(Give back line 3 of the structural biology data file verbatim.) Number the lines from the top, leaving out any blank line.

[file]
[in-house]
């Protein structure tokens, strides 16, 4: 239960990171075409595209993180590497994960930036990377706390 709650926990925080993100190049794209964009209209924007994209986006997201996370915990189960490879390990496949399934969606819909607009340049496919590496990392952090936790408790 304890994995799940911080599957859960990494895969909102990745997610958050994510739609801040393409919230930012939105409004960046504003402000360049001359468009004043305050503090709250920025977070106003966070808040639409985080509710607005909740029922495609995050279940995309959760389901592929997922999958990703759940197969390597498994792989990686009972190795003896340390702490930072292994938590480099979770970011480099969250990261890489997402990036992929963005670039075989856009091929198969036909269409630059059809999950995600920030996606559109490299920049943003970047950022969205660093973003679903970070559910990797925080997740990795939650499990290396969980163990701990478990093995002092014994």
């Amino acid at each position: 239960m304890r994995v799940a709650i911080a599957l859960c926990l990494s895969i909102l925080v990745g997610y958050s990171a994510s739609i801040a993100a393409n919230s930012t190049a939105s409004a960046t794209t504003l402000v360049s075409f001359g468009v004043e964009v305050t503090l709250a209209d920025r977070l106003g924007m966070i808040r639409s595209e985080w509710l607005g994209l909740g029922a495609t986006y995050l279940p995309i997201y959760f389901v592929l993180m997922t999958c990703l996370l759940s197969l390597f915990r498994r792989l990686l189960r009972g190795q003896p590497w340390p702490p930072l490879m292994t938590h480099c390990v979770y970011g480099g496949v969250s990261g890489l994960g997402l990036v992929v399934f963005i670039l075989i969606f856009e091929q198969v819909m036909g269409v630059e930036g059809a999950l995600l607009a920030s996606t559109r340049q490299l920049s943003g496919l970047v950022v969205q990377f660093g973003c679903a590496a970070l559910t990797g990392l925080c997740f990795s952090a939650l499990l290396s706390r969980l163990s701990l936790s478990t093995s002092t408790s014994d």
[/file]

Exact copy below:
């Amino acid at each position: 239960m304890r994995v799940a709650i911080a599957l859960c926990l990494s895969i909102l925080v990745g997610y958050s990171a994510s739609i801040a993100a393409n919230s930012t190049a939105s409004a960046t794209t504003l402000v360049s075409f001359g468009v004043e964009v305050t503090l709250a209209d920025r977070l106003g924007m966070i808040r639409s595209e985080w509710l607005g994209l909740g029922a495609t986006y995050l279940p995309i997201y959760f389901v592929l993180m997922t999958c990703l996370l759940s197969l390597f915990r498994r792989l990686l189960r009972g190795q003896p590497w340390p702490p930072l490879m292994t938590h480099c390990v979770y970011g480099g496949v969250s990261g890489l994960g997402l990036v992929v399934f963005i670039l075989i969606f856009e091929q198969v819909m036909g269409v630059e930036g059809a999950l995600l607009a920030s996606t559109r340049q490299l920049s943003g496919l970047v950022v969205q990377f660093g973003c679903a590496a970070l559910t990797g990392l925080c997740f990795s952090a939650l499990l290396s706390r969980l163990s701990l936790s478990t093995s002092t408790s014994d």